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Barbara Hepworth at the Tate

The Tate Britain’s ‘Sculpture for a Modern World’ is London’s first major Barbara Hepworth show since 1968.

Regarded as one of the most important artists of recent times, Hepworth’s abstract sculpture is an instantly recognisable symbol of 20th century modernism. The curation includes over one hundred of Hepworth’s most iconic pieces, uniting her signature ‘sculptural anatomies’ with never-before-seen personal photographs. The lucky viewer is offered a rare glimpse into the private life of the artist: an insight into Hepworth’s home, studio and her relationship with her craft.


Displaying her carved totems, standing stones and hollowed ovoids strung as if musical instruments, this show is a true celebration of the spirit and aesthetic of the sculptor who came to prominence with the St Ives artist collective. When residing at the Cornish coast during the Second World War, Hepworth found contemporaries in Ben Nicholson, Noam Gabo and Peter Lanyon to name but a few.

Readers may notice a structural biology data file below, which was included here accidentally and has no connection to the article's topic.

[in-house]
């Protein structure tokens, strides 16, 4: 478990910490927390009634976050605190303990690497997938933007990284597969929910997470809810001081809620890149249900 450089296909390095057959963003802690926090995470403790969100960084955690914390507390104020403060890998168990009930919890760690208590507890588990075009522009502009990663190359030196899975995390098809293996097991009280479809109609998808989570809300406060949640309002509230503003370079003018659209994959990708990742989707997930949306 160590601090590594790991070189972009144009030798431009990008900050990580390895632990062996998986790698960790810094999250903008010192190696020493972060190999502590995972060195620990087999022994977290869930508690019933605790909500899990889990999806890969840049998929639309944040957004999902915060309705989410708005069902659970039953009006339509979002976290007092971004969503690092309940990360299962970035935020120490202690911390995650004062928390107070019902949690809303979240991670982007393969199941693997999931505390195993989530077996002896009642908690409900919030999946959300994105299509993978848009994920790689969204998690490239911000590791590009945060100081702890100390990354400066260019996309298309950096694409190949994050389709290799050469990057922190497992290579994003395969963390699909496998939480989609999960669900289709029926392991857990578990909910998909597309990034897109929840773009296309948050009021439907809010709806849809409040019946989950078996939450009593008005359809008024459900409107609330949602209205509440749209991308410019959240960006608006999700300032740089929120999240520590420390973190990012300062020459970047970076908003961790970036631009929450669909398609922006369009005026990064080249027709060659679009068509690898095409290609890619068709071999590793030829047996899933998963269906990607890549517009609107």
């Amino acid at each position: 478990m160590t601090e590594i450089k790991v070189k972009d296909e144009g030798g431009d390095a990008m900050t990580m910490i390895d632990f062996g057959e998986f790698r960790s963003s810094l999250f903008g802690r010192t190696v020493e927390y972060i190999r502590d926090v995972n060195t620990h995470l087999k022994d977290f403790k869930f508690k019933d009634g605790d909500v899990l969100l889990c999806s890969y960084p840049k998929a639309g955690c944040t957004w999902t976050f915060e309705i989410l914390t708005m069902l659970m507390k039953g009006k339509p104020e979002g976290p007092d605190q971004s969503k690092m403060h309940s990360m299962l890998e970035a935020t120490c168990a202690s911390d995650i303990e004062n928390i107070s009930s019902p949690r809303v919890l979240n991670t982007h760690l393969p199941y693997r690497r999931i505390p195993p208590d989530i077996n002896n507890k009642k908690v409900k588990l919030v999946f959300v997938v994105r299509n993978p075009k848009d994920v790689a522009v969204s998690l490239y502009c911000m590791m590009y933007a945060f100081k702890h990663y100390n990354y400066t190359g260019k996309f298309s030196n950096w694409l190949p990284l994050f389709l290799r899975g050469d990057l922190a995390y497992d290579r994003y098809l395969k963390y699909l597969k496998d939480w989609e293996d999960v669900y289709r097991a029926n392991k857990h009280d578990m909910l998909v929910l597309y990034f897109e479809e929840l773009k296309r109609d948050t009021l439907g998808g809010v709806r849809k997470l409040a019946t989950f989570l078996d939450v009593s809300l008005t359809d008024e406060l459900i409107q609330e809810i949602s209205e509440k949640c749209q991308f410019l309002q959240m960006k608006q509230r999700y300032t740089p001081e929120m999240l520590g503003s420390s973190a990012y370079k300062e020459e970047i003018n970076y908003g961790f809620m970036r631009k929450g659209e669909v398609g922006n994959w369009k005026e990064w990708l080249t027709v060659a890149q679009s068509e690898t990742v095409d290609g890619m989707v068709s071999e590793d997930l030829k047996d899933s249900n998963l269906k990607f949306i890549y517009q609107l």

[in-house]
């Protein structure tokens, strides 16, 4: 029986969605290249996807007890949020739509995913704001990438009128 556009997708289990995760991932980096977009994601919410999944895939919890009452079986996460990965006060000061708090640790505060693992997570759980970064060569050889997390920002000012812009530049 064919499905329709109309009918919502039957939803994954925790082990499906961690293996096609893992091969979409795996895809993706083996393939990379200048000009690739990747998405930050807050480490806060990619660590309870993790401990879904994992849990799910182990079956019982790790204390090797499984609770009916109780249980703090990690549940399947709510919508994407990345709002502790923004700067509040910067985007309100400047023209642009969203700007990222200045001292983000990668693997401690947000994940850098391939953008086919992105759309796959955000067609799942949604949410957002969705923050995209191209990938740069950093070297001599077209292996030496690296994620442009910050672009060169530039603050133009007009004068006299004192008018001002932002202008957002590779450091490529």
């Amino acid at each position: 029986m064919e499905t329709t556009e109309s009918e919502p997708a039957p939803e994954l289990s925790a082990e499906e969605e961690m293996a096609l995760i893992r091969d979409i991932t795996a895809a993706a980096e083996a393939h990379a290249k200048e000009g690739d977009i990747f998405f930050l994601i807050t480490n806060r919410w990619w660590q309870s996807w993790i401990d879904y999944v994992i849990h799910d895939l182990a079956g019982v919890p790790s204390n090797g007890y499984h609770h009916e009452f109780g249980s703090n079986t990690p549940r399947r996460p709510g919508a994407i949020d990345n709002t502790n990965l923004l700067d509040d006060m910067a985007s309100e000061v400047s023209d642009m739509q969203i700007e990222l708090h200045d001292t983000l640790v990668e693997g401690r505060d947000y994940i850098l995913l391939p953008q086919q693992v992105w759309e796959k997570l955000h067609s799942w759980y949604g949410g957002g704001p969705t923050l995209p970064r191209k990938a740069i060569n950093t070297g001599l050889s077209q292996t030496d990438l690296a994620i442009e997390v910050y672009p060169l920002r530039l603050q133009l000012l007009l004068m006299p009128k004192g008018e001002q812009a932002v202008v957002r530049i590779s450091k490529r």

Mother and Child 1934 Dame Barbara Hepworth 1903-1975 Purchased with assistance from the Friends of the Tate Gallery 1993

Hepworth once described her art as “fundamental shapes which speak at all times and periods in the language of sculpture.” This retrospective showcases just that, with pieces that are so organic, fluid and which possess a timeless sense of grace. Intertwined with the compelling photograph collection, ‘Sculpture for a Modern World’ offers a new way of thinking about the life and work of Hepworth, and is a must-see exhibition before it closes its doors in October.

Stringed Figure (Curlew), Version II 1956, edition 1959 Dame Barbara Hepworth 1903-1975 Presented by the executors of the artist's estate 1980



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